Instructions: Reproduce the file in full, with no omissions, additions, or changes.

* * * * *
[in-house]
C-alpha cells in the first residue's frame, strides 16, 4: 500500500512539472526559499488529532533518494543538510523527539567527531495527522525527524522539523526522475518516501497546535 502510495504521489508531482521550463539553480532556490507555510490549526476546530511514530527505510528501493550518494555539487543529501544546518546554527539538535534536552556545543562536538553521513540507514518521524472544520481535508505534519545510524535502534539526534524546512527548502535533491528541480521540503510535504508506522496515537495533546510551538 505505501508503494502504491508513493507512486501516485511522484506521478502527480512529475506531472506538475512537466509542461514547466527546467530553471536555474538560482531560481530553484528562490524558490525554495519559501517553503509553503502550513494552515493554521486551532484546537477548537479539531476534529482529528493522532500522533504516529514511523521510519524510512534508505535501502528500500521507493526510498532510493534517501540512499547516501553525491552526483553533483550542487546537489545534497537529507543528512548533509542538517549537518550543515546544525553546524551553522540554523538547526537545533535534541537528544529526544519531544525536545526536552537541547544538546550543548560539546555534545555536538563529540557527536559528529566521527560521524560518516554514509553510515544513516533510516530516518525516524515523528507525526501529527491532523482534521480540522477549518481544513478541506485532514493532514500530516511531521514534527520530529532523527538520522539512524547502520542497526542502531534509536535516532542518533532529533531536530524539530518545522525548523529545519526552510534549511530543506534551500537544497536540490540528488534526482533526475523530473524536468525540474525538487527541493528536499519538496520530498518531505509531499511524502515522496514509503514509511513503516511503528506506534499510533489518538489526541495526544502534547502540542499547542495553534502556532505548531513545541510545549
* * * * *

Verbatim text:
[in-house]
C-alpha cells in the first residue's frame, strides 16, 4: 500500500512539472526559499488529532533518494543538510523527539567527531495527522525527524522539523526522475518516501497546535 502510495504521489508531482521550463539553480532556490507555510490549526476546530511514530527505510528501493550518494555539487543529501544546518546554527539538535534536552556545543562536538553521513540507514518521524472544520481535508505534519545510524535502534539526534524546512527548502535533491528541480521540503510535504508506522496515537495533546510551538 505505501508503494502504491508513493507512486501516485511522484506521478502527480512529475506531472506538475512537466509542461514547466527546467530553471536555474538560482531560481530553484528562490524558490525554495519559501517553503509553503502550513494552515493554521486551532484546537477548537479539531476534529482529528493522532500522533504516529514511523521510519524510512534508505535501502528500500521507493526510498532510493534517501540512499547516501553525491552526483553533483550542487546537489545534497537529507543528512548533509542538517549537518550543515546544525553546524551553522540554523538547526537545533535534541537528544529526544519531544525536545526536552537541547544538546550543548560539546555534545555536538563529540557527536559528529566521527560521524560518516554514509553510515544513516533510516530516518525516524515523528507525526501529527491532523482534521480540522477549518481544513478541506485532514493532514500530516511531521514534527520530529532523527538520522539512524547502520542497526542502531534509536535516532542518533532529533531536530524539530518545522525548523529545519526552510534549511530543506534551500537544497536540490540528488534526482533526475523530473524536468525540474525538487527541493528536499519538496520530498518531505509531499511524502515522496514509503514509511513503516511503528506506534499510533489518538489526541495526544502534547502540542499547542495553534502556532505548531513545541510545549